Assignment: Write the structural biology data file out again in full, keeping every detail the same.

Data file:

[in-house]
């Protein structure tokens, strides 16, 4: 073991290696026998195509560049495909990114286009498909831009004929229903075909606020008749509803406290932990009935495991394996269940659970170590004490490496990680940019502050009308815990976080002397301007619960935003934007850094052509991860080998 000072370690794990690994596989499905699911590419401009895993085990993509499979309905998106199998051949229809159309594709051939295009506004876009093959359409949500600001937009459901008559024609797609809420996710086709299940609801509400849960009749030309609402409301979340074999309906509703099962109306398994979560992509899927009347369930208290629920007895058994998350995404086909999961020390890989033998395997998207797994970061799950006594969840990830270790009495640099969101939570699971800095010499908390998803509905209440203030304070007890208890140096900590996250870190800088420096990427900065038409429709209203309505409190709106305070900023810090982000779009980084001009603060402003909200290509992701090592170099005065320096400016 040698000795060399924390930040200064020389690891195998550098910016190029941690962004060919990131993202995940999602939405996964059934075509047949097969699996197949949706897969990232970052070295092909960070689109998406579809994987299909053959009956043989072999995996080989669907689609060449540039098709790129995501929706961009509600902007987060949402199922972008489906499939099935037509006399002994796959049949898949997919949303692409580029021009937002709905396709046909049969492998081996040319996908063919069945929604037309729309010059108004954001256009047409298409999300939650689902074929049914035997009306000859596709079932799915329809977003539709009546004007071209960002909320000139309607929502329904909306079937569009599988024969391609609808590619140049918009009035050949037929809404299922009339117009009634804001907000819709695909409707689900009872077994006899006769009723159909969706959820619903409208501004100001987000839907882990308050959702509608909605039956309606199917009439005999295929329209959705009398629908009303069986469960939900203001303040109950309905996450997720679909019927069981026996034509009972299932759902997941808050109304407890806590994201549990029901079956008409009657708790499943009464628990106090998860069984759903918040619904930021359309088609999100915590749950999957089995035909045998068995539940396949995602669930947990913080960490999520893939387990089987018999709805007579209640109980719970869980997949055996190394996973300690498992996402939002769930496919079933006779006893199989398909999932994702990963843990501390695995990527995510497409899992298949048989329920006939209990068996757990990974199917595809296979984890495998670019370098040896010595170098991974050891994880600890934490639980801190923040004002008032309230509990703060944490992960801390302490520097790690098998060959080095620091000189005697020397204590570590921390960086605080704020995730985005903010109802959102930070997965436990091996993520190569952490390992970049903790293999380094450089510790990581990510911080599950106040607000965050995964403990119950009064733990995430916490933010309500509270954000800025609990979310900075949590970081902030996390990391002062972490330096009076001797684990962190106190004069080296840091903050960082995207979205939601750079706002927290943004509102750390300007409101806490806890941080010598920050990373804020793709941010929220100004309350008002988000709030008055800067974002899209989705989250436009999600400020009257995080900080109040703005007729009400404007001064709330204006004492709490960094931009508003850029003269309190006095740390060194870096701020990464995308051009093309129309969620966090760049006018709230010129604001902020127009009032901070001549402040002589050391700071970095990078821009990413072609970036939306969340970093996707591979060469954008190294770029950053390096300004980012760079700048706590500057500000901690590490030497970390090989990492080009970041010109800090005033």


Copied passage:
[in-house]
């Protein structure tokens, strides 16, 4: 073991290696026998195509560049495909990114286009498909831009004929229903075909606020008749509803406290932990009935495991394996269940659970170590004490490496990680940019502050009308815990976080002397301007619960935003934007850094052509991860080998 000072370690794990690994596989499905699911590419401009895993085990993509499979309905998106199998051949229809159309594709051939295009506004876009093959359409949500600001937009459901008559024609797609809420996710086709299940609801509400849960009749030309609402409301979340074999309906509703099962109306398994979560992509899927009347369930208290629920007895058994998350995404086909999961020390890989033998395997998207797994970061799950006594969840990830270790009495640099969101939570699971800095010499908390998803509905209440203030304070007890208890140096900590996250870190800088420096990427900065038409429709209203309505409190709106305070900023810090982000779009980084001009603060402003909200290509992701090592170099005065320096400016 040698000795060399924390930040200064020389690891195998550098910016190029941690962004060919990131993202995940999602939405996964059934075509047949097969699996197949949706897969990232970052070295092909960070689109998406579809994987299909053959009956043989072999995996080989669907689609060449540039098709790129995501929706961009509600902007987060949402199922972008489906499939099935037509006399002994796959049949898949997919949303692409580029021009937002709905396709046909049969492998081996040319996908063919069945929604037309729309010059108004954001256009047409298409999300939650689902074929049914035997009306000859596709079932799915329809977003539709009546004007071209960002909320000139309607929502329904909306079937569009599988024969391609609808590619140049918009009035050949037929809404299922009339117009009634804001907000819709695909409707689900009872077994006899006769009723159909969706959820619903409208501004100001987000839907882990308050959702509608909605039956309606199917009439005999295929329209959705009398629908009303069986469960939900203001303040109950309905996450997720679909019927069981026996034509009972299932759902997941808050109304407890806590994201549990029901079956008409009657708790499943009464628990106090998860069984759903918040619904930021359309088609999100915590749950999957089995035909045998068995539940396949995602669930947990913080960490999520893939387990089987018999709805007579209640109980719970869980997949055996190394996973300690498992996402939002769930496919079933006779006893199989398909999932994702990963843990501390695995990527995510497409899992298949048989329920006939209990068996757990990974199917595809296979984890495998670019370098040896010595170098991974050891994880600890934490639980801190923040004002008032309230509990703060944490992960801390302490520097790690098998060959080095620091000189005697020397204590570590921390960086605080704020995730985005903010109802959102930070997965436990091996993520190569952490390992970049903790293999380094450089510790990581990510911080599950106040607000965050995964403990119950009064733990995430916490933010309500509270954000800025609990979310900075949590970081902030996390990391002062972490330096009076001797684990962190106190004069080296840091903050960082995207979205939601750079706002927290943004509102750390300007409101806490806890941080010598920050990373804020793709941010929220100004309350008002988000709030008055800067974002899209989705989250436009999600400020009257995080900080109040703005007729009400404007001064709330204006004492709490960094931009508003850029003269309190006095740390060194870096701020990464995308051009093309129309969620966090760049006018709230010129604001902020127009009032901070001549402040002589050391700071970095990078821009990413072609970036939306969340970093996707591979060469954008190294770029950053390096300004980012760079700048706590500057500000901690590490030497970390090989990492080009970041010109800090005033």